Boston Ballet

The Boston Ballet is an American professional classical ballet company based in Boston, Massachusetts. The company, founded in 1963 by E. Virginia Williams,[1] and Sydney Leonard, was the first professional repertory ballet company in New England. Boston Ballet’s national and international reputation developed under the leadership of Artistic Directors Violette Verdy (1980–1984), Bruce Marks (1985–1997), and Anna-Marie Holmes (1997–2000). Current Artistic Director Mikko Nissinen was selected to lead Boston Ballet in September 2001. Nissinen leads the company, and Boston Ballet School, the largest ballet school in North America, with Executive Director Meredith (Max) Hodges.


In 1979, Boston Ballet opened the Nervi Festival in Italy, and in 1980 was the first American dance company to perform in the People's Republic of China. The Company made its London premiere in 1981, with a full-length production of Swan Lake. In 1983, Boston Ballet presented Don Quixote on Broadway with Rudolf Nureyev as special guest artist, after touring the United States, Mexico, France, and Italy. Boston Ballet collaborated with choreographer Mark Morris for the first time in 1986, performing his Mort Subite at the PepsiCo Festival in Purchase, New York. The following year Boston Ballet was the first ballet company to perform at the BESSIE Dance and Performance award ceremony at New York City Center. Boston Ballet was the first major dance company to commission works from contemporary choreographers Mark Morris, Susan Marshall, Ralph Lemon, Elisa Monte, and Helen Pickett.

In May 1990, Natalia Dudinskaya and Konstantin Sergeyev, along with then-assistant artistic director Anna-Marie Holmes, staged a new production of Swan Lake featuring Boston Ballet dancers performing the leading roles with dancers from the Kirov Ballet and the Bolshoi Ballet. In recent years, the Company has added James Kudelka’s Cinderella, George Balanchine’s Coppélia, Jewels, and Midsummer Night’s Dream, the American premiere of Jirí Kylián’s Black and White and John Cranko's Onegin, The Taming of the Shrew and Romeo and Juliet to its repertoire.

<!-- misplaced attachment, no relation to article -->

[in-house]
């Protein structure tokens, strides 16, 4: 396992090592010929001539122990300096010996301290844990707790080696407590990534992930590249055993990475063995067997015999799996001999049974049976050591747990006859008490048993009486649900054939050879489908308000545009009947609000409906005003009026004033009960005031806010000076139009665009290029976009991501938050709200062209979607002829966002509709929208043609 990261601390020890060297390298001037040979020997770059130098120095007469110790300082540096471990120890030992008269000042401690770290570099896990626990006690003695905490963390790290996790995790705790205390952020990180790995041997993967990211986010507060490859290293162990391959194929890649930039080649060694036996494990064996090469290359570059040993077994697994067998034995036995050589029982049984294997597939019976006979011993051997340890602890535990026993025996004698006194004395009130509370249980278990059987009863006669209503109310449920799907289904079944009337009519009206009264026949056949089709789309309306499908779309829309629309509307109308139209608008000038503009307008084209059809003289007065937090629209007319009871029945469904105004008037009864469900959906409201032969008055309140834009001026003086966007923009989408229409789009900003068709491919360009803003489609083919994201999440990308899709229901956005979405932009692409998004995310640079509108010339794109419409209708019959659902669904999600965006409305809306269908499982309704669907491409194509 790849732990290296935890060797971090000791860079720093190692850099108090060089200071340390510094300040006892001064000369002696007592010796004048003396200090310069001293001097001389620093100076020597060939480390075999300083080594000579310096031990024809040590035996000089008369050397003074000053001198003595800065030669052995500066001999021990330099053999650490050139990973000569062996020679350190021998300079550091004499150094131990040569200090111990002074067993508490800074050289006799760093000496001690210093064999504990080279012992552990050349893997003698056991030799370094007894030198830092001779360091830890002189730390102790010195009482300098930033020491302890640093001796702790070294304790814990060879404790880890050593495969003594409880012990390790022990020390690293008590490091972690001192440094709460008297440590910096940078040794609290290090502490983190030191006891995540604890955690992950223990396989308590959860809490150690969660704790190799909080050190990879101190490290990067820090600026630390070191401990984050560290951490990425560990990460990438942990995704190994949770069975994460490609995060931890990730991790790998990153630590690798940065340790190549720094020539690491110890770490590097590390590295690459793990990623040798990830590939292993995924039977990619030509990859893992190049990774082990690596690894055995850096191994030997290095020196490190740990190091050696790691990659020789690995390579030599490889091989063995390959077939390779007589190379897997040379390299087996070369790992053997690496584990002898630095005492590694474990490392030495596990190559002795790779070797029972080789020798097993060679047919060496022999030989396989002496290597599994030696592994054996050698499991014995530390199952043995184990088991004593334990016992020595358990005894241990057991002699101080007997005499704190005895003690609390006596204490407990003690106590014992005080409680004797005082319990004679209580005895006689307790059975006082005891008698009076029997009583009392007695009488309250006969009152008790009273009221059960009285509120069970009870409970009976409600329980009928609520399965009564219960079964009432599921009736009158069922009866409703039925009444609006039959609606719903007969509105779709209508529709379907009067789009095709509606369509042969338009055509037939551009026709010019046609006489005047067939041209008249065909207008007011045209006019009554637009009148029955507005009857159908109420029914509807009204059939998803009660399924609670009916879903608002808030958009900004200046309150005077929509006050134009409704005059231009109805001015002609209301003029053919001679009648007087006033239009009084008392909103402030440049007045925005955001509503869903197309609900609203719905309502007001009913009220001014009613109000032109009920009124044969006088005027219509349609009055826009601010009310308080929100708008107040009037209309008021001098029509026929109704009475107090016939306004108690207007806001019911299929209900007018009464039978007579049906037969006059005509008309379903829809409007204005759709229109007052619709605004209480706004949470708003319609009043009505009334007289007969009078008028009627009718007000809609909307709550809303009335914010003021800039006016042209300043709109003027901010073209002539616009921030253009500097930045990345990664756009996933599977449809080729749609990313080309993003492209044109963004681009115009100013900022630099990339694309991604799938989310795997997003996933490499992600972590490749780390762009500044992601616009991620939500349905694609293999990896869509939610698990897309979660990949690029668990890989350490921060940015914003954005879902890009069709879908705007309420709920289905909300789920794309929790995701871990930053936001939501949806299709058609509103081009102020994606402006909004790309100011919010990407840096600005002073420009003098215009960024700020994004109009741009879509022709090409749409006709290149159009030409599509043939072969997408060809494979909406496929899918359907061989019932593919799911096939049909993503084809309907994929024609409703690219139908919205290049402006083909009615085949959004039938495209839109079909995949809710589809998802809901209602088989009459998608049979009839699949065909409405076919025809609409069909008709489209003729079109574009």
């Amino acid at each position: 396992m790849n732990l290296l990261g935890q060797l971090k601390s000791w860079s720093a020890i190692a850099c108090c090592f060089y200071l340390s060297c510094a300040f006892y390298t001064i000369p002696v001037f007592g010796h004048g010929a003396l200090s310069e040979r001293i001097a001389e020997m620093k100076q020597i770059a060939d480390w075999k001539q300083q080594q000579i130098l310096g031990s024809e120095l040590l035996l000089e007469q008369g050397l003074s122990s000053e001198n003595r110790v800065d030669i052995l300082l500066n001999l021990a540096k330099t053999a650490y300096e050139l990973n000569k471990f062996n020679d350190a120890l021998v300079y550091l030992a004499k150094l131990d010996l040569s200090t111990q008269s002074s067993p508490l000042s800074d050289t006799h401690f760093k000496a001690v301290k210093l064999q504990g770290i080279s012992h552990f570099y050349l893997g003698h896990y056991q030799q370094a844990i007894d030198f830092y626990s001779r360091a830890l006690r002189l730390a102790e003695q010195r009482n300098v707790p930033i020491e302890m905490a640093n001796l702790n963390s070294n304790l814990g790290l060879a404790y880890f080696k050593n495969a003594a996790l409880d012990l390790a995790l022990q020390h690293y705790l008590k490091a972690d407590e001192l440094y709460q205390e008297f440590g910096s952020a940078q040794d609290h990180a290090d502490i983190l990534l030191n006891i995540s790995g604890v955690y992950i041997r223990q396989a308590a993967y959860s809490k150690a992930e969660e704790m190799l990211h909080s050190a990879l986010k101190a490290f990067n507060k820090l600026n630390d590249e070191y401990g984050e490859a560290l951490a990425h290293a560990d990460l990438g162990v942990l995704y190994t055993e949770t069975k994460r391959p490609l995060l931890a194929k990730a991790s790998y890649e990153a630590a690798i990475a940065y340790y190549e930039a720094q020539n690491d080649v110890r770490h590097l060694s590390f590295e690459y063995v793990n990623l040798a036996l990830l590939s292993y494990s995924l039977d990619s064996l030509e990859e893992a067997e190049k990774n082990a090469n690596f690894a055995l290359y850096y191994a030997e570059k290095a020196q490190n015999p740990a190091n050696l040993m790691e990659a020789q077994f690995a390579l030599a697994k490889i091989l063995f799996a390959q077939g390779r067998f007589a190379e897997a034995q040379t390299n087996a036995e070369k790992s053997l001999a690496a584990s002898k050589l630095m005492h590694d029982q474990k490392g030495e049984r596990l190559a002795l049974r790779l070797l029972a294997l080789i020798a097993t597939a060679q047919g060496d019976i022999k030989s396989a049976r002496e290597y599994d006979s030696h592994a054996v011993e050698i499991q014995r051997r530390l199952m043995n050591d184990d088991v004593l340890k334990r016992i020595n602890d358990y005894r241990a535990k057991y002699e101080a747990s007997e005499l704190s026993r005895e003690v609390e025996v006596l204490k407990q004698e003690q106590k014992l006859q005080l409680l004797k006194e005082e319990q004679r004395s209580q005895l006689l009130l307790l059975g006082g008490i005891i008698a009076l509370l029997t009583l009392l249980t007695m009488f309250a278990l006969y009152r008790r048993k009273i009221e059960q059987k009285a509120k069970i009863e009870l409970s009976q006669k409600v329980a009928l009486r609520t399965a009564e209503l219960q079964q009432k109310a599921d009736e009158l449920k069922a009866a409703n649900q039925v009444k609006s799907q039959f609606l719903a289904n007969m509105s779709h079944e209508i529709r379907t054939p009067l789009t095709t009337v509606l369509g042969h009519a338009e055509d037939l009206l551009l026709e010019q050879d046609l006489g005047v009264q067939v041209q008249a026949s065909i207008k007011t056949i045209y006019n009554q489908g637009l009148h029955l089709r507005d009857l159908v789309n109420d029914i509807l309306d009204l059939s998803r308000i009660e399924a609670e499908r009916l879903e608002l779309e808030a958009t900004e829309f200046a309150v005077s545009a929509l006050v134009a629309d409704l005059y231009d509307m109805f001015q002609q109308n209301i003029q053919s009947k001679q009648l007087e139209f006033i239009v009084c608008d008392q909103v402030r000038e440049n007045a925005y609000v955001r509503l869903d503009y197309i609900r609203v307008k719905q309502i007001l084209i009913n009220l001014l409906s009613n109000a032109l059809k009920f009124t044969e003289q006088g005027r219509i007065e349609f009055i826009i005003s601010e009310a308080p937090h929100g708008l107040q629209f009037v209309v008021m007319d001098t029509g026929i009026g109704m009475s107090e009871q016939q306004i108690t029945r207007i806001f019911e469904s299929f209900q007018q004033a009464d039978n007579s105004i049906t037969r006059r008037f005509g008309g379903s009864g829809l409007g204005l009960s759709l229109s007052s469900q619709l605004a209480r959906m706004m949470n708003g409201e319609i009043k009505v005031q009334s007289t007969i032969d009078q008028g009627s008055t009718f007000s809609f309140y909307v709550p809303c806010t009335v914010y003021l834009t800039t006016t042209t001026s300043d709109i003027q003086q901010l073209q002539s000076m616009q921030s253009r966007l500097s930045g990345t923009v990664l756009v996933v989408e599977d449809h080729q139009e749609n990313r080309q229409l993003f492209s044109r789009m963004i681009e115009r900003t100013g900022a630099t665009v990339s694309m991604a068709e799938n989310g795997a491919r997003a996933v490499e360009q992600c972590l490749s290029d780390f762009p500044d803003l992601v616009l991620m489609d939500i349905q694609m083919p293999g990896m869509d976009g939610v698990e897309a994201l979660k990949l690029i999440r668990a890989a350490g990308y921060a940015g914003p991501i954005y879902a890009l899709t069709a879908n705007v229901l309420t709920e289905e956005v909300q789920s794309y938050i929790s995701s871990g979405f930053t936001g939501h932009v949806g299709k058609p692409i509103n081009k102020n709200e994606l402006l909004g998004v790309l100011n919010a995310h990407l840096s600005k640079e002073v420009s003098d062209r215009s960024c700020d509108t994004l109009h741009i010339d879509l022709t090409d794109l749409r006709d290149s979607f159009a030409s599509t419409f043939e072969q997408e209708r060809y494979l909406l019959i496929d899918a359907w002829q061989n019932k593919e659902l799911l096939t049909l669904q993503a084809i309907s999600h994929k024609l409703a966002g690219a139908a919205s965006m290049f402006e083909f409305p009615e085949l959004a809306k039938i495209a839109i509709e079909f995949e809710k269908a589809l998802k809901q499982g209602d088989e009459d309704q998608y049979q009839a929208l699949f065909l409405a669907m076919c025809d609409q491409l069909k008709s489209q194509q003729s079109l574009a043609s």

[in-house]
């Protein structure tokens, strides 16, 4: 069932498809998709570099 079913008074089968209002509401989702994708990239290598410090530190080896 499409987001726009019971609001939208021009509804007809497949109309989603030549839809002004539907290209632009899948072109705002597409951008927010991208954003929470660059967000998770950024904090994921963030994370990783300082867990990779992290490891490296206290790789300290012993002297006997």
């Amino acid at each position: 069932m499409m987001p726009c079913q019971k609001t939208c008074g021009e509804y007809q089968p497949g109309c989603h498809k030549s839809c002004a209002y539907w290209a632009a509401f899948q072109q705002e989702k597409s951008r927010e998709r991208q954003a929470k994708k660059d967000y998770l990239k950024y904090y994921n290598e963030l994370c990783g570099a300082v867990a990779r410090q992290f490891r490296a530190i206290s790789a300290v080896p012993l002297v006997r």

Boston Ballet made its debut at the Kennedy Center in Washington DC, in January 1990. In July 1991, Boston Ballet toured throughout Spain. During the summer of 2007, the Company completed a second tour of Spain to audience and critical acclaim. Boston Ballet’s most recent touring has included appearances at the Guggenheim Museum’s Works & Process series, the "Fall for Dance" festivals held at New York City Center and Orange County Performing Arts Center, as well as back-to-back performances at the Spoleto Festival USA and the Kennedy Center’s Ballet Across America series in Spring 2008. Boston Ballet embarked on its first tour to Seoul, Korea in the summer of 2008, presenting a range of works by George Balanchine, Twyla Tharp, and Christopher Wheeldon, never before seen by Korean audiences.

In fall 2009, Boston Ballet's sole performance venue became the Boston Opera House. Located in the Boston Theater District, this 2,500-seat theater provides clear sightlines and has a newly renovated orchestra pit.